Lopiano, Wilkinson join Texas Sports Hall of Fame
Feb. 9, 2011
Natalie England, TexasSports.com
Hindsight illustrates Donna Lopiano's genius, and Monday night's Texas Sports Hall of Fame induction in Waco gave reason to look.
Lopiano served as University of Texas Women's Athletics Director from 1975-1992, and she presided over the Longhorns as they won 18 national championships and produced more than 300 All-Americans. During that time Lopiano also earned her reputation as a forthright and forward-thinking leader in the Title IX movement, which called for equity in men's and women's athletics.
Four years after Lopiano's departure, Laura Wilkinson arrived on the Forty Acres as a diver. She graduated in 2000 with a communications degree, two NCAA individual diving titles and an Olympic gold medal -- the living, breathing version of Lopiano's vision.
Both Lopiano and Wilkinson were among the 2010 class of hall of fame inductees on Monday night at the Ferrell Center. The other new members include: former Dallas Cowboys owner Clint Murchison, Super Bowl wide receiver Drew Pearson, Pro Football Hall of Famer John Randle, Gold Glove catcher Jim Sundberg, Kansas City Chiefs all-time interceptions leader Emmitt Thomas, Pro Bowl quarterback Charley Johnson and Negro League shortstop Willie Wells.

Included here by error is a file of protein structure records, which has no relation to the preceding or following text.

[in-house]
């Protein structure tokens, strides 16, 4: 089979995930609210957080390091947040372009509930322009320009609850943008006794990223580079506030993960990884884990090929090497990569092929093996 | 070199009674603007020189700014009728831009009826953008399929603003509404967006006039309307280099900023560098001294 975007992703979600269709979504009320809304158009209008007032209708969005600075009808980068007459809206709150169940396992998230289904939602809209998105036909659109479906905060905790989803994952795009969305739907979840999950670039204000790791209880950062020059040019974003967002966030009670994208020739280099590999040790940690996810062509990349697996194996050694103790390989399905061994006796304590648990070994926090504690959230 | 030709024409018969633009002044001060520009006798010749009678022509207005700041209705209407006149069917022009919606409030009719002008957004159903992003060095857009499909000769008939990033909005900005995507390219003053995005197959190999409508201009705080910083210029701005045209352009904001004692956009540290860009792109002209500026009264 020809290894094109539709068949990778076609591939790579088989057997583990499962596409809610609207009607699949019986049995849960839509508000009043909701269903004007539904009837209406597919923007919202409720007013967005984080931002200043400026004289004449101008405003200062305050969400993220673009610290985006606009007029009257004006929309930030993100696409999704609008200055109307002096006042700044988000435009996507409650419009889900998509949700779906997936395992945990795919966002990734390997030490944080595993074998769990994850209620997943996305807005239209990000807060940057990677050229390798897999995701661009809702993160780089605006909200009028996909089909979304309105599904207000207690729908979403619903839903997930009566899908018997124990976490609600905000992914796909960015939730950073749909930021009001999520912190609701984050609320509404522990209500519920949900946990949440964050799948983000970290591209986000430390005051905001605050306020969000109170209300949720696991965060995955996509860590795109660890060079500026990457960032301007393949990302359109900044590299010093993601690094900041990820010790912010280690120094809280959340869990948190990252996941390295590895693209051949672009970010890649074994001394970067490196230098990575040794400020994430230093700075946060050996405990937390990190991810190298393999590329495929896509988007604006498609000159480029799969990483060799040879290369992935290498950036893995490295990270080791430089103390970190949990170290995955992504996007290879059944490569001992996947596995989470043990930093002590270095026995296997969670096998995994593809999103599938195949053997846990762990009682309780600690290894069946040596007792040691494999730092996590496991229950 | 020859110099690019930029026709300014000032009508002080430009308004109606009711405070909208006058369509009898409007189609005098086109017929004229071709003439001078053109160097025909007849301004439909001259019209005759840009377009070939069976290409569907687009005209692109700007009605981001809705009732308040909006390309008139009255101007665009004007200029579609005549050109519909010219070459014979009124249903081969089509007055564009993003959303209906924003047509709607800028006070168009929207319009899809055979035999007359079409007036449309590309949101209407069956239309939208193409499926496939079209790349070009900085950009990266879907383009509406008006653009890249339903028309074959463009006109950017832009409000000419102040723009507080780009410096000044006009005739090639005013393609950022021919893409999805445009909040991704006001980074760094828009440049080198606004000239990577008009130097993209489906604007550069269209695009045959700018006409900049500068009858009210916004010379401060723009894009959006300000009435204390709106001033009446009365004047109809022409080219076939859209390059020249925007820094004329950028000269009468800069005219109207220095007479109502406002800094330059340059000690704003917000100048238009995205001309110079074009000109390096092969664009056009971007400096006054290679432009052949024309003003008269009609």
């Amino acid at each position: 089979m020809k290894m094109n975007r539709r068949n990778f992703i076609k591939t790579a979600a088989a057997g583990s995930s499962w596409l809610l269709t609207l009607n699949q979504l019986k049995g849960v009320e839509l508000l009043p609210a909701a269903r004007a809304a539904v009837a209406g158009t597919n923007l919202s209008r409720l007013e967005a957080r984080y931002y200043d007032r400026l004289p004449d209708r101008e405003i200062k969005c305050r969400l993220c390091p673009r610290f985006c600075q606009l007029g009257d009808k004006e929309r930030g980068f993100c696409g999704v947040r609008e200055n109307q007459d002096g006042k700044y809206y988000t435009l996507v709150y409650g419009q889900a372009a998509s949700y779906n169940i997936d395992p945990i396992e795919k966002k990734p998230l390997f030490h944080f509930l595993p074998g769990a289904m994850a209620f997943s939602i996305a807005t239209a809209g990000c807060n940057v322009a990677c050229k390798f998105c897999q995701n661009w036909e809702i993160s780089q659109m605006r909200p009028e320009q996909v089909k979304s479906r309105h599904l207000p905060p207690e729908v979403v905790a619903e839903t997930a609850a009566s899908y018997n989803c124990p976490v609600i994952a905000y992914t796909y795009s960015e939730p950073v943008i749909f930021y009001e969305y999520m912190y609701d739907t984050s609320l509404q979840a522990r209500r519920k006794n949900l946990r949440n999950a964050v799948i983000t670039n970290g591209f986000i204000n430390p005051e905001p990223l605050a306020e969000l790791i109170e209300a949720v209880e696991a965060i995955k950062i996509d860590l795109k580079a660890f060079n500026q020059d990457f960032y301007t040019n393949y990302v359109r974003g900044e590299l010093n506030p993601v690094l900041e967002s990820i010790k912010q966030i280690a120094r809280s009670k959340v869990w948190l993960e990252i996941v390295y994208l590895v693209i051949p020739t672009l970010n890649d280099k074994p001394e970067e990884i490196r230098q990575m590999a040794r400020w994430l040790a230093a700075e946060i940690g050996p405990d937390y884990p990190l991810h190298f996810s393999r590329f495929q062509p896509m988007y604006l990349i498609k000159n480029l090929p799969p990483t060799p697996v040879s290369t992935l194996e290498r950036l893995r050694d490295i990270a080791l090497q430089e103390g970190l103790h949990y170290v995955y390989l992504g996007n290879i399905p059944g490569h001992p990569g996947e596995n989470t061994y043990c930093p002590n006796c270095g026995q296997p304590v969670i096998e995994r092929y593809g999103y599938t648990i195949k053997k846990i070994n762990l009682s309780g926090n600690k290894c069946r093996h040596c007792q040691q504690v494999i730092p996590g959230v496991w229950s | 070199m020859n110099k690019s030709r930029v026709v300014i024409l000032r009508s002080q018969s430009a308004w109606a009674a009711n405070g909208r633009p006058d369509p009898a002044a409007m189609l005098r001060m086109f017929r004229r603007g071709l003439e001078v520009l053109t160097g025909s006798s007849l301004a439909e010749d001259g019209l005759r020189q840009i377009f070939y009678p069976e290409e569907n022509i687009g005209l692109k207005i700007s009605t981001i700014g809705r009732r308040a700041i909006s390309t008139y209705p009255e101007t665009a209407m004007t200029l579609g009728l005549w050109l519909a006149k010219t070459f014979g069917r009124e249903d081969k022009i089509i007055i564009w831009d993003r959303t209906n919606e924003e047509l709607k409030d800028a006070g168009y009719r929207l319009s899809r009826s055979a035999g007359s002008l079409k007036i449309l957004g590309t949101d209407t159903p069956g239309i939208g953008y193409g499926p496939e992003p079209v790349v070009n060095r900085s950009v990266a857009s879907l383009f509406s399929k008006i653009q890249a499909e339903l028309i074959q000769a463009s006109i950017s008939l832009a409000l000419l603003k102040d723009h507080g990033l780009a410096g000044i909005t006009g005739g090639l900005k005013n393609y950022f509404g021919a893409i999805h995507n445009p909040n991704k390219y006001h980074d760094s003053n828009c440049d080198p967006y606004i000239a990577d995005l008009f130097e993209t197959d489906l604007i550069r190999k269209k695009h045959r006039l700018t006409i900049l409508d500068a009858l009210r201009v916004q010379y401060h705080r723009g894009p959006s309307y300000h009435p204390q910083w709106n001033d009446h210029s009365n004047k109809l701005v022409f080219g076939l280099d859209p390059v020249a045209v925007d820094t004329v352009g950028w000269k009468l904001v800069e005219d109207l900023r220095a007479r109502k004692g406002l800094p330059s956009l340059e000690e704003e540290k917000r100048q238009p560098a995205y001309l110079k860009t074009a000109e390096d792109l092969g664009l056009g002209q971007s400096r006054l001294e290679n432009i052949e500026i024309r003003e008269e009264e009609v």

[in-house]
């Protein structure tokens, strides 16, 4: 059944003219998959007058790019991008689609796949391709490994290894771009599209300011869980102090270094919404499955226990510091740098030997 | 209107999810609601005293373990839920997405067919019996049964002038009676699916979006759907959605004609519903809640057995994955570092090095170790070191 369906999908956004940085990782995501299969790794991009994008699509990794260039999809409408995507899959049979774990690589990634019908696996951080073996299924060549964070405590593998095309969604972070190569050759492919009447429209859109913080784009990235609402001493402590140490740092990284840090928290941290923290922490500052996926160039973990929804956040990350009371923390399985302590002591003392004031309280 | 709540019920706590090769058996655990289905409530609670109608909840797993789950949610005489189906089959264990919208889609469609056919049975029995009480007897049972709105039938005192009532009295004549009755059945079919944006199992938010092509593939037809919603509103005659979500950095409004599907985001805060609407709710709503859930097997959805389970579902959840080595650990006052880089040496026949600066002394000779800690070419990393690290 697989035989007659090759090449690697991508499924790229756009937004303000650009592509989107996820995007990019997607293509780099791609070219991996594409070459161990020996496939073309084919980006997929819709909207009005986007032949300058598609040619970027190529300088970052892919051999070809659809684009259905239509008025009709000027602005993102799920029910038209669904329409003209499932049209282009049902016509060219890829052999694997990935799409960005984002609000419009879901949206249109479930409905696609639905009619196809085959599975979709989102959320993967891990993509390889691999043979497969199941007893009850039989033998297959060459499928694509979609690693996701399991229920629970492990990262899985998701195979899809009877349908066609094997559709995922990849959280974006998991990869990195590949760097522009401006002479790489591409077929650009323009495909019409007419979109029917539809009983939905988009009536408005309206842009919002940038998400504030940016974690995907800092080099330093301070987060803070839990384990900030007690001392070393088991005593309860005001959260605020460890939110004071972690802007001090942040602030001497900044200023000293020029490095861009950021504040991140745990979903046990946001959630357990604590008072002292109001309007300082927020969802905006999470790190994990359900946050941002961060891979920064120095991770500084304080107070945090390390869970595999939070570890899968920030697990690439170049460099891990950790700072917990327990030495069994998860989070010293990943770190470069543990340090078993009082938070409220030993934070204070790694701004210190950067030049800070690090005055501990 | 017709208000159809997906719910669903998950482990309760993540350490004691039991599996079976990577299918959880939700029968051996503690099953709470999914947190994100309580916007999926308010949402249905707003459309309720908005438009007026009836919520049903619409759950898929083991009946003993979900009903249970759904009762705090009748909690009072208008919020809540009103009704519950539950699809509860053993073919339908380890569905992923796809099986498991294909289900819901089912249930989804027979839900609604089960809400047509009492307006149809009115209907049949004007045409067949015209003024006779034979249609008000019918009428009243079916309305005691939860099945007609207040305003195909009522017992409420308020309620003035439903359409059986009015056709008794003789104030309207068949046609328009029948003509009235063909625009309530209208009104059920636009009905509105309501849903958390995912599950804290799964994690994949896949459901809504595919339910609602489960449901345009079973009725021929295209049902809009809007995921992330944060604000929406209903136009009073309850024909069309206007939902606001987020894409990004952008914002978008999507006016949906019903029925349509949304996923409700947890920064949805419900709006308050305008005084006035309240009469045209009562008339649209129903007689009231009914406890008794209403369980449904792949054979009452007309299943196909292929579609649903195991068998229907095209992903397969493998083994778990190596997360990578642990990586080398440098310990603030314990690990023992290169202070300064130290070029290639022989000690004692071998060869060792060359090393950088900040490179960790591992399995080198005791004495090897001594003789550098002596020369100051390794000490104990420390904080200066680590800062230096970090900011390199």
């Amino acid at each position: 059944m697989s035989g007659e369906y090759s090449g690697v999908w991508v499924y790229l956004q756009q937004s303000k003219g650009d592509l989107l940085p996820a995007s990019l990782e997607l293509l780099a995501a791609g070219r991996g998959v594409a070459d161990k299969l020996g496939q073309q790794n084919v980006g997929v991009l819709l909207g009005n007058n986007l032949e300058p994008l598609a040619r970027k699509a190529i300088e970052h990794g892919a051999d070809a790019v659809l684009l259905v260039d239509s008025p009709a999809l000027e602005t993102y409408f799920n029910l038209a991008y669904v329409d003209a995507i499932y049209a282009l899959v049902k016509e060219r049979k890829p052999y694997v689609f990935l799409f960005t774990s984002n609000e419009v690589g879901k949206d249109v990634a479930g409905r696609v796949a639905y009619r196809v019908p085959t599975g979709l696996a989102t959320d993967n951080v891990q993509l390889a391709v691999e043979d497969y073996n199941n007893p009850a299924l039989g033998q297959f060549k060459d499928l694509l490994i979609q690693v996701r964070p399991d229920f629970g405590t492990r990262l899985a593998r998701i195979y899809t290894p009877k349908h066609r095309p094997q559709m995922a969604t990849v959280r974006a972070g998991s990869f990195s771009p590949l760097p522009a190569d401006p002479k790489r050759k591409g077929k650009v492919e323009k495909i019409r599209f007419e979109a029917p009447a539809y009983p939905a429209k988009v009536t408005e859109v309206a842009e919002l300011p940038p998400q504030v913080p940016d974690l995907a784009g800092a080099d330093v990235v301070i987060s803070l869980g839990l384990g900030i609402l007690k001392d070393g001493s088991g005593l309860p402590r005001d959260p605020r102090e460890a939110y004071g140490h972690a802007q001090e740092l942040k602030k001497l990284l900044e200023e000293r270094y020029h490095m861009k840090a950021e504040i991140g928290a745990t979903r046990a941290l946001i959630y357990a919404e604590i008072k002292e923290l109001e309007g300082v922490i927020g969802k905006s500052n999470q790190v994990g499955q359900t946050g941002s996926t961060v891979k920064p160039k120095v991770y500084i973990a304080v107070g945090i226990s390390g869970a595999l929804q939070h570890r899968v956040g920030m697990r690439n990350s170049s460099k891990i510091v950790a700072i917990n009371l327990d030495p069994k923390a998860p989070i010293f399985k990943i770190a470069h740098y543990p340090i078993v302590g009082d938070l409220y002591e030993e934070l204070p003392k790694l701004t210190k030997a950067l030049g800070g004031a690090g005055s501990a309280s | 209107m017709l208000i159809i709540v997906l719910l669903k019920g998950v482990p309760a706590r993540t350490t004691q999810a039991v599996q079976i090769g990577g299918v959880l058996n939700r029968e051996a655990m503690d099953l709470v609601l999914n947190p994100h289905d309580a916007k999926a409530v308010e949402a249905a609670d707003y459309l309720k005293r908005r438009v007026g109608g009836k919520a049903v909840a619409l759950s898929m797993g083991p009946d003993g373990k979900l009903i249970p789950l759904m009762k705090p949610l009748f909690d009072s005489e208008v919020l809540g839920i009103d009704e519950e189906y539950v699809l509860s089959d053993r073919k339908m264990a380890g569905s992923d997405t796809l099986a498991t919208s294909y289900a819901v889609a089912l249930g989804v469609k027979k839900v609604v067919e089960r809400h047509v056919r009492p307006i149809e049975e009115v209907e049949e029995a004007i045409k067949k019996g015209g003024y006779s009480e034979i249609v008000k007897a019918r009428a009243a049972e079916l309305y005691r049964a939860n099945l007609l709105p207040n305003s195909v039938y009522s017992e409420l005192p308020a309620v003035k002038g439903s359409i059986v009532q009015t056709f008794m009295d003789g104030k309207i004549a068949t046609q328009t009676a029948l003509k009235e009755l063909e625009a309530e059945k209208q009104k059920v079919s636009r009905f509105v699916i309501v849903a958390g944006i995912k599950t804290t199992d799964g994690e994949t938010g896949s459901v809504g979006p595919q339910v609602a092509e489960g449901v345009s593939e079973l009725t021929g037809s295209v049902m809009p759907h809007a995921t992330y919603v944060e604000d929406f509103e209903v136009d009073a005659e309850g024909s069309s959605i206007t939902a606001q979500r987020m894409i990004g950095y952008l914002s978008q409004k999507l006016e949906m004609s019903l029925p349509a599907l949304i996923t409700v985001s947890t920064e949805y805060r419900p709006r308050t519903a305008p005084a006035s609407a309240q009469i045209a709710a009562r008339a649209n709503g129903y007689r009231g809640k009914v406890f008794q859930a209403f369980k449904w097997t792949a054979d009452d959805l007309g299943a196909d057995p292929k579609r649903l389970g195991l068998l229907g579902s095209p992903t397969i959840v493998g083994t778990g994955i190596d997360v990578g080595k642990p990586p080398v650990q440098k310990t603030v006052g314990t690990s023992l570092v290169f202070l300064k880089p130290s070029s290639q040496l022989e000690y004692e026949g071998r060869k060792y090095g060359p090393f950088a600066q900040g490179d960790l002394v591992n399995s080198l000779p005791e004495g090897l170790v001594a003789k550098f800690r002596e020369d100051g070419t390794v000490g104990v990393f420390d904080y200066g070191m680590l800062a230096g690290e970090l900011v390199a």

Inductees must have "contributed significantly to Texas sports history."
Prior to the dinner and ceremony, Wilkinson, the only woman to win platform gold at each of the three major world championships, waited around to have her picture taken with Lopiano.
"A friend said this makes me an honorary Texas citizen now," said Lopiano, who was born and raised in Connecticut. "Success of any individual is really the product of a team sport. I was only passionate about bringing education and equality through access. The University of Texas allowed me to hire really good people. They made Texas what it became."
In 18 years at UT, Lopiano constructed the premiere, model women's athletics program in the nation. Ninety percent of the student-athletes who exhausted their athletic eligibility received undergraduate degrees.
Each of the 311 hall of fame members chose pieces of memorabilia to display in the Texas Sports Hall of Fame museum. Wilkinson's post-Olympic Wheaties box is now included in the Olympic case, right next to 2004 inductee, gymnast Mary Lou Retton. She also happened to be Wilkinson's childhood hero.
"I just keep thinking, `little ol' me,'" Wilkinson said. "I thought this was for football and those kinds of sports. I'm grateful to be included. This is a big day for me."